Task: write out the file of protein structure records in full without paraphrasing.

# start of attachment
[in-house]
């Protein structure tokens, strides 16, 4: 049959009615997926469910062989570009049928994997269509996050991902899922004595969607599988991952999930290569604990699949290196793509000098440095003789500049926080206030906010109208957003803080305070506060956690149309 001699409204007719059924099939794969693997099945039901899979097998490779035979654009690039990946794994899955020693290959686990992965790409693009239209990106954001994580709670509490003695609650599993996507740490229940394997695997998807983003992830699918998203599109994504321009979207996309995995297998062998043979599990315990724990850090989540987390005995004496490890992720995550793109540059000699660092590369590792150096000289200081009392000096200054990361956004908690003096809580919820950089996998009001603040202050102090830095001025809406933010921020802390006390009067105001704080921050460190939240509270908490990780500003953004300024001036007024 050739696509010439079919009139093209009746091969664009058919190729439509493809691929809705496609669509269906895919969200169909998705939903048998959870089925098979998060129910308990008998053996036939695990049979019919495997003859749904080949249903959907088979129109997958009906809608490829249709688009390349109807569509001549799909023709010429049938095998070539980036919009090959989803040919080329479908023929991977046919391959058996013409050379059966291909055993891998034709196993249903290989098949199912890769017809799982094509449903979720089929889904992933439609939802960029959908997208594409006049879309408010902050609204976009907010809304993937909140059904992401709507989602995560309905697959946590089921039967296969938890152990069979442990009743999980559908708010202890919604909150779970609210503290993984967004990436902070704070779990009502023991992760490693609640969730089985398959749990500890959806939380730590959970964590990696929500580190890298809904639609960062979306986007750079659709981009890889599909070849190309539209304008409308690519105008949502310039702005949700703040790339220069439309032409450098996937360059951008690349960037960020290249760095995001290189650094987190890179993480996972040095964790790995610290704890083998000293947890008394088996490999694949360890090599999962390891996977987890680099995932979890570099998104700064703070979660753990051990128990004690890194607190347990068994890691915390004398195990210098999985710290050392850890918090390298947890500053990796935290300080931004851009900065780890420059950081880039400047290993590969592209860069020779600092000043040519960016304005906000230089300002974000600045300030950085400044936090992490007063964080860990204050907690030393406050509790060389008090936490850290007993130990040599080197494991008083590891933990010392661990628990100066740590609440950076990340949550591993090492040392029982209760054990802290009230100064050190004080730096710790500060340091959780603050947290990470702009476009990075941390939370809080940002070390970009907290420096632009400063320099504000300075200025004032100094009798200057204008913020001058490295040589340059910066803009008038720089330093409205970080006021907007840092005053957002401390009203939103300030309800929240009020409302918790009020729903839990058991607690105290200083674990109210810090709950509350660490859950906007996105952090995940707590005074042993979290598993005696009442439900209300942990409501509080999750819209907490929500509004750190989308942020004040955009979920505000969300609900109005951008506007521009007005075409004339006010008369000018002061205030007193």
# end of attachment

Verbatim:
[in-house]
């Protein structure tokens, strides 16, 4: 049959009615997926469910062989570009049928994997269509996050991902899922004595969607599988991952999930290569604990699949290196793509000098440095003789500049926080206030906010109208957003803080305070506060956690149309 001699409204007719059924099939794969693997099945039901899979097998490779035979654009690039990946794994899955020693290959686990992965790409693009239209990106954001994580709670509490003695609650599993996507740490229940394997695997998807983003992830699918998203599109994504321009979207996309995995297998062998043979599990315990724990850090989540987390005995004496490890992720995550793109540059000699660092590369590792150096000289200081009392000096200054990361956004908690003096809580919820950089996998009001603040202050102090830095001025809406933010921020802390006390009067105001704080921050460190939240509270908490990780500003953004300024001036007024 050739696509010439079919009139093209009746091969664009058919190729439509493809691929809705496609669509269906895919969200169909998705939903048998959870089925098979998060129910308990008998053996036939695990049979019919495997003859749904080949249903959907088979129109997958009906809608490829249709688009390349109807569509001549799909023709010429049938095998070539980036919009090959989803040919080329479908023929991977046919391959058996013409050379059966291909055993891998034709196993249903290989098949199912890769017809799982094509449903979720089929889904992933439609939802960029959908997208594409006049879309408010902050609204976009907010809304993937909140059904992401709507989602995560309905697959946590089921039967296969938890152990069979442990009743999980559908708010202890919604909150779970609210503290993984967004990436902070704070779990009502023991992760490693609640969730089985398959749990500890959806939380730590959970964590990696929500580190890298809904639609960062979306986007750079659709981009890889599909070849190309539209304008409308690519105008949502310039702005949700703040790339220069439309032409450098996937360059951008690349960037960020290249760095995001290189650094987190890179993480996972040095964790790995610290704890083998000293947890008394088996490999694949360890090599999962390891996977987890680099995932979890570099998104700064703070979660753990051990128990004690890194607190347990068994890691915390004398195990210098999985710290050392850890918090390298947890500053990796935290300080931004851009900065780890420059950081880039400047290993590969592209860069020779600092000043040519960016304005906000230089300002974000600045300030950085400044936090992490007063964080860990204050907690030393406050509790060389008090936490850290007993130990040599080197494991008083590891933990010392661990628990100066740590609440950076990340949550591993090492040392029982209760054990802290009230100064050190004080730096710790500060340091959780603050947290990470702009476009990075941390939370809080940002070390970009907290420096632009400063320099504000300075200025004032100094009798200057204008913020001058490295040589340059910066803009008038720089330093409205970080006021907007840092005053957002401390009203939103300030309800929240009020409302918790009020729903839990058991607690105290200083674990109210810090709950509350660490859950906007996105952090995940707590005074042993979290598993005696009442439900209300942990409501509080999750819209907490929500509004750190989308942020004040955009979920505000969300609900109005951008506007521009007005075409004339006010008369000018002061205030007193």